California’s Grizzly Bears
In my days as a park ranger, people occasionally asked me why we did not reintroduce grizzly bears at Sequoia National Park. My answer usually surprised them.
Although the last of them disappeared about eighty years ago, California was once home to a large number of grizzly bears. With the exception of the desert country in the southeastern and northeastern parts of the state, these large and powerful animals lived in all parts of the state.
Despite their wide geographical range, however, the bears were not evenly distributed across the landscape. Unlike black bears, which are forest animals, grizzlies (“brown bears” to biologists) are bears of open country.
This preference, based on feeding habits, meant that California’s grizzlies were most at home in lowland California, particularly in its many oak-studded valleys and along the coast.
What I am saying is that three hundred years ago, if you had gone searching for grizzly bears in California, you would have found the great majority of them not in rugged forested terrain like the Sierra but instead in the very places where we have built California’s modern cities and farms.
In times past, places like the San Fernando Valley, Los Angeles Basin, and Santa Clara Valley (what we now call the “Silicon Valley”) provided prime habitat for bears.
The San Joaquin Valley, and especially well-watered places like the Kaweah River Delta, also offered bears good opportunities for making a living. To bring this thought home, take a look at your favorite old oak tree in Visalia and consider that that very tree quite likely shaded an occasional grizzly bear until aggressive hunting of bears began here in the 1850s.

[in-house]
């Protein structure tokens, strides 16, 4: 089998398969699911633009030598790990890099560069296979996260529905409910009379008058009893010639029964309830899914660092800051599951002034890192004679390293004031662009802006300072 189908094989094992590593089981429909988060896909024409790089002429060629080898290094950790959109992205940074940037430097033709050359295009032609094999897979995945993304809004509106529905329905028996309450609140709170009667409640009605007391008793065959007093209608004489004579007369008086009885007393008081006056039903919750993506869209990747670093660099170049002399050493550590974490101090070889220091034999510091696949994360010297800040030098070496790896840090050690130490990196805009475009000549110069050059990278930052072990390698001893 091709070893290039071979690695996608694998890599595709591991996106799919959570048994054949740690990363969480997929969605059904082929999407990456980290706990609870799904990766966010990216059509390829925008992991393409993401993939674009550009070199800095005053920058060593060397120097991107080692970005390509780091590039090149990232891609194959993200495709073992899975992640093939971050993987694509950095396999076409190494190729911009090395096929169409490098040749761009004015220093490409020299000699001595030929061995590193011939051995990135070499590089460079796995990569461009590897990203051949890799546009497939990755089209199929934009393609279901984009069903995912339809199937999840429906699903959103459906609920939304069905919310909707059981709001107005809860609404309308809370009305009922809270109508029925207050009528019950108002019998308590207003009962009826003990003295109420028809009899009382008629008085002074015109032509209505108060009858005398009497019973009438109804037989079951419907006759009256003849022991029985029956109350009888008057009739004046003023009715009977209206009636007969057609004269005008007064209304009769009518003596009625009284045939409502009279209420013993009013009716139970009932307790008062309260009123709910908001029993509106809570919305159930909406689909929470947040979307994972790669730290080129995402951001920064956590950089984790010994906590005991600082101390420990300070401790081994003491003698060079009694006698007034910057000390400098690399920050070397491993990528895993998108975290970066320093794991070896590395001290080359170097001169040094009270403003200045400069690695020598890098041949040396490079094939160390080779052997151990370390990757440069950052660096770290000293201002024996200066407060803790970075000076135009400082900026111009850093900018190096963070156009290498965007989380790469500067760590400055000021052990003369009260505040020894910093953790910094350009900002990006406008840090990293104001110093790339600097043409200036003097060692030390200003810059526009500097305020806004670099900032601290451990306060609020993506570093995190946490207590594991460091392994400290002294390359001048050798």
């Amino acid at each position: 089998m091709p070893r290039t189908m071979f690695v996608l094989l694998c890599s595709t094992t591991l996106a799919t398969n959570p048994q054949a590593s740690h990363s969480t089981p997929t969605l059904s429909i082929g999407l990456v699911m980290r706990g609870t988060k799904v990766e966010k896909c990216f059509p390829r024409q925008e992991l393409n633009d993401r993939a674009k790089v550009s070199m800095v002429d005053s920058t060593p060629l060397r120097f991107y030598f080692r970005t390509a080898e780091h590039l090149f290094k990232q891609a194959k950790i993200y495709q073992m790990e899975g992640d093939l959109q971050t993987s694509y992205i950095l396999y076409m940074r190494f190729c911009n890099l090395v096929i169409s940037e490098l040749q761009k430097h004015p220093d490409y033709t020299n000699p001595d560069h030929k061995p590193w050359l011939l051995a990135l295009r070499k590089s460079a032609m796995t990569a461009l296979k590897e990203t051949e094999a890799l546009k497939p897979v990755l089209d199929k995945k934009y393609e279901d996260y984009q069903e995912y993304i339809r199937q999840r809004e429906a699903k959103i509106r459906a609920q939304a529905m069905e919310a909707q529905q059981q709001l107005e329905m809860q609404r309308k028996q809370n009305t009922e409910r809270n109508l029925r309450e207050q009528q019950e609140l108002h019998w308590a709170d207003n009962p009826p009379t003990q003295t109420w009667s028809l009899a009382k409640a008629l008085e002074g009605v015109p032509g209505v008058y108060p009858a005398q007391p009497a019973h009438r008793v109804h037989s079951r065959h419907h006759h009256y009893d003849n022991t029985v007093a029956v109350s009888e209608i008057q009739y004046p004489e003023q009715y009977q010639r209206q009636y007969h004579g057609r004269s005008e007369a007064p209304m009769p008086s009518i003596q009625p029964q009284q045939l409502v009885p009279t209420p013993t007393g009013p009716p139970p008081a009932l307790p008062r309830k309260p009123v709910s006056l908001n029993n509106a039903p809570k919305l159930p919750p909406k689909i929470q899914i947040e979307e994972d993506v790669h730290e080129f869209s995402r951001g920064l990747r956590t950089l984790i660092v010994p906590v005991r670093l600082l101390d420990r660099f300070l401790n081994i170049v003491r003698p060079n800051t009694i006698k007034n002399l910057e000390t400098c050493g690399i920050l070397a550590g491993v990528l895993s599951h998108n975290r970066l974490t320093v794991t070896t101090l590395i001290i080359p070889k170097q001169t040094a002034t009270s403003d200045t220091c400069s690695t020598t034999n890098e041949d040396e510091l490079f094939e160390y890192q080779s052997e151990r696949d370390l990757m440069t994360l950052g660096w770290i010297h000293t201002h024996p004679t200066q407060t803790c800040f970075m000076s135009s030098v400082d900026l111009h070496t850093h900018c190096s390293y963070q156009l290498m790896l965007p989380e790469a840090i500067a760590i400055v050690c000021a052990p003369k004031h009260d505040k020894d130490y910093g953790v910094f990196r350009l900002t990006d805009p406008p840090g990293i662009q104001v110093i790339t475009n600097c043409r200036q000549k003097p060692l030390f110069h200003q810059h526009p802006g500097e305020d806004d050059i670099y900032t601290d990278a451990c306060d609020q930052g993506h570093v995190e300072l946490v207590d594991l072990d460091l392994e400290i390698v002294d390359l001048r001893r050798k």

The higher altitude areas of our local mountains, on the other hand, never had more than marginal brown bear populations.
All this suggests an unthinkable proposition. If we were to reintroduce grizzly bears into California, we would need to put them not in our Sierran national parks but rather into the midst of our modern cities and farming areas, a proposition that even the most determined of wildlife advocates know will not work.
Modern California simply doesn’t have room for grizzlies. We humans have taken over the bears’ natural range and converted it to our own use.
The California grizzly endures, of course, as a symbol. It graces our state flag with its powerful presence, and provides the University of California with a sports identify. The “golden bears” of UC Berkeley are meant to be grizzlies as are the “bruins” of UCLA.
The bear also lives on another surprising way – in the stock market. In nineteenth century California, ranchers sometimes brought bulls and grizzly bears into forced conflict as a form of entertainment. Over time, these gory conflicts became embedded into our language as bull-and-bear fights. Today, we still interpret the stock market as being a conflict between bulls and bears, an unwitting tribute to California’s wildlife.
In the stock market, the bear stands for the negative side of things. Considering how we treated our grizzlies in the nineteenth century, this seems appropriate. When they weren’t being captured for bull-and-bear fights, California grizzlies were generally killed on sight. They were gone from the lowlands by the 1870s, and from their last remote refuges by the 1920s.
The purposeful extinction of California’s state emblem haunts our history. Over the past several centuries we have traded bears for cities and farms. Today California provides a home to nearly forty million people, huge acreages of productive farmland, and no wild grizzly bears. The bulls won.